Although all people are created equal, all approaches to the teaching of writing are not. As University of Chicago researcher George Hillocks found in his meta-analysis of composition research, some approaches are markedly more successful than others. In his 1995 text, Teaching Writing as Reflective Practice, Hillocks discusses three modes of teaching: presentational, natural, and environmental. Of these modes, the environmental can be most useful to instructors in upper-level writing courses. Hillocks found that environ-mental teaching had 2.3 times the effect that the natural process had and nearly 20 times the effect of the presentational mode. Environmental teaching means constructing “environments to induce and support active learning of complex strategies that students are not capable of learning on their own” (p. 55). The following features characterize the environmental mode:
-Clear and specific objectives;
-Assignments are developed to engage students in specific processes involving writing, often writing encountered outside the classroom;
-High levels of peer interaction (i.e. peer revision, small-group projects, work-studies, focused class discussions);
-“Materials and activities that will engage students in processes requisite to particular writing tasks. (Hillocks, p. 56)
In essence, this form of teaching, “provide[s]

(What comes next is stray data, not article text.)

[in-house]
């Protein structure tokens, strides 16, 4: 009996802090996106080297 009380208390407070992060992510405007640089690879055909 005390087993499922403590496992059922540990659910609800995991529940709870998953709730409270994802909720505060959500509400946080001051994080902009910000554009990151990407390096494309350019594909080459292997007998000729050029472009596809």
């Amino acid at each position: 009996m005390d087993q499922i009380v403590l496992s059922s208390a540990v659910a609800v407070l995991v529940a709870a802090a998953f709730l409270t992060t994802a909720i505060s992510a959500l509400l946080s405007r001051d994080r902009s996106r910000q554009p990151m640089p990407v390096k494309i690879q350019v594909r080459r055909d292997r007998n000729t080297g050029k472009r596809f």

environments that support students in learning strategies for developing
both the content and form of discourse” (Hillocks, p. 56-57). The
rhetoric and composition program at the University of Louisville was privileged
to have Hillocks join its faculty as a Watson Distinguished Scholar in
1999. Hillocks trained faculty and teaching assistants in the environmental
approach, an approach disseminated by the WR program.
Some instructors in upper-level classes across the disciplines are utilizing modes of inquiry and some environmental teaching. One department housing such instructors is Marketing, which offers the writing intensive class Integrative Marketing Strategy (MKT 460). Department Chair Dr. Scott Johnson, who has recently taught the 460 class, stresses the importance of writing for his students. As he emphasises, “the value of writing is to be able to think clearly. We really stress that [students’ writing] makes sense, that it is logical, and that it be specific. We want to get them to a point where they say what they intend to say whenever they write up a case.” For Johnson, that also means offering students chances to participate in environments that model marketing workplace atmospheres. Additionally, Dr. Charles Sharp, a professor of Marketing who has most recently taught MKT 460, views writing as a primary tool in the field. Sharp believes that “one of the functions of marketing is communication” and that “writing is one of the ways we communicate.” In his course, Sharp involves his students in various modes of inquiry and environmental writing ranging from essay exams to larger research papers.